World Languages Department Hosts its 6th Annual Soccer Tournament


On June 8, the World Languages department hosted its sixth annual soccer tournament, in which six teams played. This year’s teams were Borrosia Dormot, Blue Eagles, La Mano de Dios, Legendary, Dream Team, and the Juventus. Each team had 10 players, consisting of both boys and girls. There were 20 minute halves with 10 minute breaks in between. In the end, Borrosia Dormot was victorious, but all the participants celebrated with pizza.

The soccer tournament is open to all students that pay the $5 fee. The fee goes towards buying equipment and food. Brittany White, the Spanish Language teacher, emphasizes the importance of letting everyone participate.

“It is an opportunity for students of different cultural backgrounds to come together and enjoy an activity they all love, which is soccer,” White said.

Since the creation of the event, teams from the ESOL department have dominated every year. Katherine Lodge, an ESOL teacher, comments on how this event is important to the ESOL students.

“This is an event that the ESOL kids look forward to every year. These kids have been playing since they were little babies,” Lodge said.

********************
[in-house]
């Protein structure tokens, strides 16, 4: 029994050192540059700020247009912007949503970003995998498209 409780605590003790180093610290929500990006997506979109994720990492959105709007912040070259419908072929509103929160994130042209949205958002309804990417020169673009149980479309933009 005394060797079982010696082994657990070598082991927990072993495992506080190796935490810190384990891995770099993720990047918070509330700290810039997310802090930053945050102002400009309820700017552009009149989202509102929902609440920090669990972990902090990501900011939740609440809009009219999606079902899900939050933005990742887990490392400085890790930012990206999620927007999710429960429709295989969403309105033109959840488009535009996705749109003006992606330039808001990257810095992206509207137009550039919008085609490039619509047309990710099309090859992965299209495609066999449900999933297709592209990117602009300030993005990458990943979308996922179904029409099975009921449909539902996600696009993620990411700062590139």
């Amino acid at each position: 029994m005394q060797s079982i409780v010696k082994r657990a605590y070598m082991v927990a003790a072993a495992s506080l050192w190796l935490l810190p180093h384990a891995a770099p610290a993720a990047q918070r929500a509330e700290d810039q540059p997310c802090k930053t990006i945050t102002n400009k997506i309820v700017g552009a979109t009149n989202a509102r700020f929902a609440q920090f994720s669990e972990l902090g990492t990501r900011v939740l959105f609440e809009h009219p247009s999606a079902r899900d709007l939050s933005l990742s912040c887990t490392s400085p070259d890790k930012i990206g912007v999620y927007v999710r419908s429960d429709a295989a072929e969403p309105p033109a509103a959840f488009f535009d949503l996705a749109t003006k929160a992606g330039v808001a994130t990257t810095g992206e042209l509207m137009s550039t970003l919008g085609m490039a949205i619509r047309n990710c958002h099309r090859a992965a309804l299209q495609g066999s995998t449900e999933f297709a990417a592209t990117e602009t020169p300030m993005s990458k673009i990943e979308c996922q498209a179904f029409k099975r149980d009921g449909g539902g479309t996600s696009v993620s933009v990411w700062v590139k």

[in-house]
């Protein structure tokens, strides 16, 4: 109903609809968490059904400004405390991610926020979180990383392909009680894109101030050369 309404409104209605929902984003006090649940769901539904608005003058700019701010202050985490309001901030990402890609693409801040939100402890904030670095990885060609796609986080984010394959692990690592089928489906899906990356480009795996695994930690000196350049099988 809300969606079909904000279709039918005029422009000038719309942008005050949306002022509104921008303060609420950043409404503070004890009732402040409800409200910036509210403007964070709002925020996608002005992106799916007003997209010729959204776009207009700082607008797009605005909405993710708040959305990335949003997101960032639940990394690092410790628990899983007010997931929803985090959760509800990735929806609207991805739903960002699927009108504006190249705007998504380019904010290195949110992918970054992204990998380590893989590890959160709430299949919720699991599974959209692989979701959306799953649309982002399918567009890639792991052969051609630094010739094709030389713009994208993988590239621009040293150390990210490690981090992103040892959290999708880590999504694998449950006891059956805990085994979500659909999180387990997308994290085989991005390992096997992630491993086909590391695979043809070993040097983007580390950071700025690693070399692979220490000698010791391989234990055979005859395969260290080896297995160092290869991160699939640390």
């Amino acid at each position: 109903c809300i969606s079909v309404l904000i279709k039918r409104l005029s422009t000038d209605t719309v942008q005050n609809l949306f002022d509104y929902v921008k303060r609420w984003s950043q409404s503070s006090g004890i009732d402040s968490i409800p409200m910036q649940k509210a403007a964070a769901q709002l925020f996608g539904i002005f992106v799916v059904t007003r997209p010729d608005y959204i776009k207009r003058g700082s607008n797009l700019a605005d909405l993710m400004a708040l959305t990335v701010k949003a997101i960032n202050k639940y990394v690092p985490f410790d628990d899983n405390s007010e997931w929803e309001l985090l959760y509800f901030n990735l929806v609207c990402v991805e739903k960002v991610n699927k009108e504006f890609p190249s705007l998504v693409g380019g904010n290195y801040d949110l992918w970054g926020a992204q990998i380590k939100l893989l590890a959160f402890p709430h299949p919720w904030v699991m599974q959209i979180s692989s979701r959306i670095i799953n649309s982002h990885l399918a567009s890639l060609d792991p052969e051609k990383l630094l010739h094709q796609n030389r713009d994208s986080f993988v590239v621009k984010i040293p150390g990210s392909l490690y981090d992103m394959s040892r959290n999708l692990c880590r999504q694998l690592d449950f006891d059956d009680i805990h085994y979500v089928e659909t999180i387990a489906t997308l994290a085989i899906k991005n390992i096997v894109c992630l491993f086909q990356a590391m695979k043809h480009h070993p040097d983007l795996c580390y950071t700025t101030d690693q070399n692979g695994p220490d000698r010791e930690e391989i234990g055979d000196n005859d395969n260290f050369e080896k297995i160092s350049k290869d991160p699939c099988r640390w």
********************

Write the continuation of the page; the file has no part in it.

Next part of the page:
Sophomore Carlos Troches has been playing soccer ever since he was 6 years old.

“I played everyday. In America, I play one or two times per week. I go to Bryant High School to play with other people,” Troches said.

Junior Kevin Aviles has only been playing soccer for two years, but whenever has free time he goes to the field to play.

“[Playing soccer] gives me the best feeling in the world. It is very important to me,” Aviles said.

Many of the players also watch soccer and look up the superstars like Cristiano Ronaldo or Lionel Messi. Freshman Marvin Benavides admires the way he plays.

“My favorite player is Messi because he is not greedy and shares the ball with his team,” Benavides explained.

Sophomore Jake Alley looks up to retired player Eric Abidal of FC Barcelona. Abidal had played right back, the same position Alley plays. It wasn’t just Abidal’s play that impressed Alley.

“[Abidal’s] whole story was an inspiration for me. He had cancer twice. He beat it once, came back to soccer, and then got it again. So he used to wear the number 22 to represent the number of the times he had cancer and the number of times he beat it,” Alley said.